What are adjusted goals?
Adjusted goals are my method of rating a team’s attack and defence. They use more information than just goals scored and conceded, also using “shots on target” and “shots”.
Why are adjusted goals better than actual goals scored or points won at rating a team’s strength?
The additional used data tends to reveal more about a team’s underlying performance than the actual scoreline – I’ve explained this here. Also, over the short-term actual goals scored are quite infrequent so they can be unreliable at rating a team.
How are adjusted goals calculated?
The calculation is simply:
Adjusted goals = 45.01%*Goals + 8.44%*”Shots on target” + 2.81%*Shots
For example, when Manchester City played Liverpool on 21/11/2015 they scored 1 goal from 3 shots on target and 11 shots. Liverpool scored 4 goals from 9 shots on target and 14 shots. So the adjusted goal calculation is:
Manchester City goals = 45.01%*1 + 8.44%*3 + 2.81%*11 = 1.01
Liverpool goals = 45.01%*4 + 8.44%*9 + 2.81%*14 = 2.95
How can you work-out a team’s attacking and defensive rating using adjusted goals?
I simply use a team’s average over a certain number of games. So for example, if you’re interested in understanding short-term form – you can take the average of a team’s adjusted goals scored and conceded over the previous (say) 6 league games to get an attack and defence rating.
I tend to use a long-term rating for most of my projections, because this is usually a better predictor of future performance (particularly in the English Premier League). For long-term rating I also use a team’s adjusted goals from the previous season.
For example if Arsenal’ s adjusted goals scored from last season were 1.87 per game, and their average this season after 11 games was 2.01 – I’d work out their long-term adjusted goals scored rating as:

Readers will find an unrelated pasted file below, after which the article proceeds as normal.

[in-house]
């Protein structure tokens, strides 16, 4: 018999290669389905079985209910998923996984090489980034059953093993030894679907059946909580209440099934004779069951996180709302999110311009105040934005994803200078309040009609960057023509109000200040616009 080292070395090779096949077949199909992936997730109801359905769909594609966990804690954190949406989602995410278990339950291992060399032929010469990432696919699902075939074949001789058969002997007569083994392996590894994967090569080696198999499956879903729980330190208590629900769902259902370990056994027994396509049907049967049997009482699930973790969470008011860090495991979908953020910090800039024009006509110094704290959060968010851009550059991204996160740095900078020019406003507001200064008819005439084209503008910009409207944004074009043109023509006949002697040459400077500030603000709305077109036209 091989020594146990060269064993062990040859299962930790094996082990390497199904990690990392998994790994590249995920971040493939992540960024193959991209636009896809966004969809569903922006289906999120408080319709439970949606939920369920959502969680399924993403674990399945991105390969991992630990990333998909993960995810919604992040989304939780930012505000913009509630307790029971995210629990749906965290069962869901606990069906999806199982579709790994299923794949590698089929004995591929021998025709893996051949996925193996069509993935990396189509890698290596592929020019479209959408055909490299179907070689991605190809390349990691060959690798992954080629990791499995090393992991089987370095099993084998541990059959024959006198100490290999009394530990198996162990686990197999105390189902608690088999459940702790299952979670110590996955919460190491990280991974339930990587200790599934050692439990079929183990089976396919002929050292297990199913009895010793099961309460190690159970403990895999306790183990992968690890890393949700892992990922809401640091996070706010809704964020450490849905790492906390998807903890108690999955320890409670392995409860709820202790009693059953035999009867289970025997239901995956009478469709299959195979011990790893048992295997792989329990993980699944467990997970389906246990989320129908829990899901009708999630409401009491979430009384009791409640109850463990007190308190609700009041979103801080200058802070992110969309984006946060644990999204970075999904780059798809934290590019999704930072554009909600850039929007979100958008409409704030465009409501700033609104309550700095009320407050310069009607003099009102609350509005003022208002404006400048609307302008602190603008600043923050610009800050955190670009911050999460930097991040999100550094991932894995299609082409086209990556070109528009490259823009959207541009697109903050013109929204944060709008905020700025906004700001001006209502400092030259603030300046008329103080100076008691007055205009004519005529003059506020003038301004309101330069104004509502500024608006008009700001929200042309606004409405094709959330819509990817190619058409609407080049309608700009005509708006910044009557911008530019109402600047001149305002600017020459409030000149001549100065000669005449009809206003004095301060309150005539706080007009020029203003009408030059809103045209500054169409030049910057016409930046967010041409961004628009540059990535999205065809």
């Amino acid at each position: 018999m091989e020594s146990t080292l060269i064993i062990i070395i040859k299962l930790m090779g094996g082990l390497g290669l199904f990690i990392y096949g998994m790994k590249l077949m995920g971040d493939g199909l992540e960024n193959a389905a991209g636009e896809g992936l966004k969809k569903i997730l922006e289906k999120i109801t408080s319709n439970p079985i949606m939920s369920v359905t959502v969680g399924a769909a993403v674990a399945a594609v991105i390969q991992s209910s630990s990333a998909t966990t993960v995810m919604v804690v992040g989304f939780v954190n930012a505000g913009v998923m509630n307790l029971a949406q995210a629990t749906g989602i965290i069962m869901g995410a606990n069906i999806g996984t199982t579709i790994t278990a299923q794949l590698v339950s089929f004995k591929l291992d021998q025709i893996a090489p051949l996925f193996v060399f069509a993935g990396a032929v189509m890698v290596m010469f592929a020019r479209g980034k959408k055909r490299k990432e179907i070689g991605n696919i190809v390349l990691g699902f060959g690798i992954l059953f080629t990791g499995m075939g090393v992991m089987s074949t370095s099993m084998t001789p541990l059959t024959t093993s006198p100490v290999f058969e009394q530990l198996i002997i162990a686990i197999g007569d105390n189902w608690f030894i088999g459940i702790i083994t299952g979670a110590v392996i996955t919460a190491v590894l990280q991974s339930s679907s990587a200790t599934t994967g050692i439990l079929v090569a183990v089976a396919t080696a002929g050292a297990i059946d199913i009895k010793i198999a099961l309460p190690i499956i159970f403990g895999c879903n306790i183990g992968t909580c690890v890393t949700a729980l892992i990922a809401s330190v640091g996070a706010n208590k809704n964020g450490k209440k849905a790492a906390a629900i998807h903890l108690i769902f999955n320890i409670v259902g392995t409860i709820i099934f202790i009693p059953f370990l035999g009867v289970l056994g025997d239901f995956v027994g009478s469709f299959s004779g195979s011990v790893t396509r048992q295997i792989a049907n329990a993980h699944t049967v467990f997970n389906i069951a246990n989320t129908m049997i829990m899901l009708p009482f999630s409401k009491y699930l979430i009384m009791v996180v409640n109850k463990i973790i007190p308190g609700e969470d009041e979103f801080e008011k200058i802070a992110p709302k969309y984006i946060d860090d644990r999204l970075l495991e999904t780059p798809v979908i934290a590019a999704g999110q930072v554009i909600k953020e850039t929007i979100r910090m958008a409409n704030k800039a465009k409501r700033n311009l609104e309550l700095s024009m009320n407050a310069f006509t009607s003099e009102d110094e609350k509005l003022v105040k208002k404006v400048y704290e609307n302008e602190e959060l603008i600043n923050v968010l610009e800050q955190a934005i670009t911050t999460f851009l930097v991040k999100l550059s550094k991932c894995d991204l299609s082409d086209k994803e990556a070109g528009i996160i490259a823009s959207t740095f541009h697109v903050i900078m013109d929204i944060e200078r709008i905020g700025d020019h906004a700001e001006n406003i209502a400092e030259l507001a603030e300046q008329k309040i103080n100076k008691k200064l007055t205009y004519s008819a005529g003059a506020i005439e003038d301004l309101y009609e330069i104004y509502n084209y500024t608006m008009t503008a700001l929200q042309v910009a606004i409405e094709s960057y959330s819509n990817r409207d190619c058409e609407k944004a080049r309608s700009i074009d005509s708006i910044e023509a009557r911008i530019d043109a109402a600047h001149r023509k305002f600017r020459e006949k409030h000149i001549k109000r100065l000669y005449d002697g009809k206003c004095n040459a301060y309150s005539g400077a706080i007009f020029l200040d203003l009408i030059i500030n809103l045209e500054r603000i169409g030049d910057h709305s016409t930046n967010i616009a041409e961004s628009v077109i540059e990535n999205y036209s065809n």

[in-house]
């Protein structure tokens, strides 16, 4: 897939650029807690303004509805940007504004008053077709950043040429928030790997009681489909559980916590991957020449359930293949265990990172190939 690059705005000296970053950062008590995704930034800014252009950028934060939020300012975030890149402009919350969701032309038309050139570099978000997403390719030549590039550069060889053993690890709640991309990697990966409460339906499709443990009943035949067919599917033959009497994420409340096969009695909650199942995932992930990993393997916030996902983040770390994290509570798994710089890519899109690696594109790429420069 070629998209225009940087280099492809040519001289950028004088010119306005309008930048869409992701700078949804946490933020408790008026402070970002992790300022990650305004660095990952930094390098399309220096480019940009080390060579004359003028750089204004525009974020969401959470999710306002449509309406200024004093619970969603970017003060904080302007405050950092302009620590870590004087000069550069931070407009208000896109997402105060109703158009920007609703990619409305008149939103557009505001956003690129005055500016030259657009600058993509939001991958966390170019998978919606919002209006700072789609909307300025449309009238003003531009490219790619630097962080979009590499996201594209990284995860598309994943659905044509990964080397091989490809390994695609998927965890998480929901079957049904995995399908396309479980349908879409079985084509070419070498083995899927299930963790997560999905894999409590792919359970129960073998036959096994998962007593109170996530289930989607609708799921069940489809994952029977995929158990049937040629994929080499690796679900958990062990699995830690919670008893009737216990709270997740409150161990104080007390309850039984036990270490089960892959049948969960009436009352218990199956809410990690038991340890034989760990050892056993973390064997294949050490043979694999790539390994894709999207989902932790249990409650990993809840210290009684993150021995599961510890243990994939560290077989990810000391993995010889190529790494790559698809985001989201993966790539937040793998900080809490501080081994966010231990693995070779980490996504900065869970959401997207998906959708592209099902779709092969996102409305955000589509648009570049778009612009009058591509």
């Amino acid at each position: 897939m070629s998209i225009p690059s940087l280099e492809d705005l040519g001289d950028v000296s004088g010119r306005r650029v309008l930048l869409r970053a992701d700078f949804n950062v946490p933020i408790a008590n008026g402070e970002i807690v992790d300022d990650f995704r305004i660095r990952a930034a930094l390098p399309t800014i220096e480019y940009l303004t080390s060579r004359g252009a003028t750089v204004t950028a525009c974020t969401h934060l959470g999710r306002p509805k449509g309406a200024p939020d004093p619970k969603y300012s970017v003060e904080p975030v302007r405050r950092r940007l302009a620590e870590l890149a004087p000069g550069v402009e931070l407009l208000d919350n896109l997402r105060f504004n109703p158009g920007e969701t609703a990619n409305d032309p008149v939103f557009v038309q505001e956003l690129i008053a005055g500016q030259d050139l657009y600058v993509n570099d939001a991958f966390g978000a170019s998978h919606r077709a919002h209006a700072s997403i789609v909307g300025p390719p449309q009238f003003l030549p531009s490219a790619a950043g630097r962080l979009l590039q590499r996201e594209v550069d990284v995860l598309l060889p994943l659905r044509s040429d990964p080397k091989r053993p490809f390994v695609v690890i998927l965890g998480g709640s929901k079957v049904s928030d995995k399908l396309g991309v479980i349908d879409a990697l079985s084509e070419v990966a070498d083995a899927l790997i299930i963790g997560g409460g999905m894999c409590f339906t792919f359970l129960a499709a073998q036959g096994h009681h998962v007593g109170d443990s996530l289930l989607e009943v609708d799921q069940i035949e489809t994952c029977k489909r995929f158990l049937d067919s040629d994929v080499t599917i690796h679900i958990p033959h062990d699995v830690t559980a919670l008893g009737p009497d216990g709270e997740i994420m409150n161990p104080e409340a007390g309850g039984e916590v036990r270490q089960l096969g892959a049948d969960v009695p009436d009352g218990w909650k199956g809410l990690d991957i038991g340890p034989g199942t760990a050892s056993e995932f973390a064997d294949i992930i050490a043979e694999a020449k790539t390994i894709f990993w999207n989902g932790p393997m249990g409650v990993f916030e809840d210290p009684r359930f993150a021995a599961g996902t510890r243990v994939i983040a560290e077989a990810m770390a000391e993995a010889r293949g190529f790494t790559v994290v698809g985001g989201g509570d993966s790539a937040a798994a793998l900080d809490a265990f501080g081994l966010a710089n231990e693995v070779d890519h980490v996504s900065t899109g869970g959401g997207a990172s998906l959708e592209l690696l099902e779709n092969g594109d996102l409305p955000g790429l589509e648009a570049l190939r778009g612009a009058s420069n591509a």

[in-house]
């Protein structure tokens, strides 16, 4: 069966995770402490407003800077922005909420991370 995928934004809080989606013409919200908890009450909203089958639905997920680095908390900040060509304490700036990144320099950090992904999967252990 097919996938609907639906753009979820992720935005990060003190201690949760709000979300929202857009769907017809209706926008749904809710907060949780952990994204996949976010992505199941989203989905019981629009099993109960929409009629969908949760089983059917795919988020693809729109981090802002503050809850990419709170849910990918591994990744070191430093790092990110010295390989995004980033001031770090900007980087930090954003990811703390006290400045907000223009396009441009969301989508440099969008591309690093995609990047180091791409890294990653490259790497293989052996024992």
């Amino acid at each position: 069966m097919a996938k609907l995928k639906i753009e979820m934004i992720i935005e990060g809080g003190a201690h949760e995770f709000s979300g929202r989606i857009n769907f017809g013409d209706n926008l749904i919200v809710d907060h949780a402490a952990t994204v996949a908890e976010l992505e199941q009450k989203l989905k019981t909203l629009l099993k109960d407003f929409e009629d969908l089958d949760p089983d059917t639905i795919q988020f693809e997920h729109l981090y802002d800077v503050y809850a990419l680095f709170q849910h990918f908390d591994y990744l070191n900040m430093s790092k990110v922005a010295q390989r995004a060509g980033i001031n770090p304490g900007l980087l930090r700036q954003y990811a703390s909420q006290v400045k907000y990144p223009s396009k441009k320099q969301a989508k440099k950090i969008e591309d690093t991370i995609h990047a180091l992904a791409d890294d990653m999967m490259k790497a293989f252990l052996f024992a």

So it’s weighted by number of games played (there are 38 games played by a team in a full Premier league season). The weighting of last season’s component reduces a more games are played. Long-term adjusted goals conceded are calculated in the same way.
How can you use adjusted goals?
I use them to create projections to predict future performance (e.g. league position or goals scored) and the outcome of individual matches, which I illustrate on this blog.
Can adjusted goals be used to determine value in bookmakers’ odds?
No – not on their own
Adjusted goal ratings are a good starting point for assessing value. But there is so much that they don’t take account of – like injuries, change of tactics, new signings, players transferring out, new manager, new owner, fixture congestion, off the field problems – further analysis is always needed.
Are “adjusted goals” the same as “expected goals”?
The capture of sophisticated data from football matches has burgeoned over recent years, enabling the creation of fascinating models to estimate the quality of chances created and conceded. These “Expected Goals” models use multiple information about each chance (e.g. distance, angle and type of shot) to assess the expected goals scored by each team in a particular match.
Expected goals models represent a great progression in the analysis of football, and they have good predictive qualities. But their problems are they’re difficult to calculate and require multiple data inputs that aren’t freely available.
My adjusted goals model is far less sophisticated but uses simple data that can be taken from most match reports or from http://www.football-data.co.uk/ in Excel format.
Can adjusted goals be used for all leagues?
Yes – they can be used in leagues and countries where “shots on target” and “shots” data are available.
I’ve adjusted the factors used in each league so that the average adjusted goals per game are always around 2.68.
Where can you get data to calculate adjusted goals?
I use http://www.football-data.co.uk/ which allows full match data to be downloaded in Excel format.
Most match reports now also come with “shots on target “ and “shots” data.
I’ve set out the rationale for adjusted goals here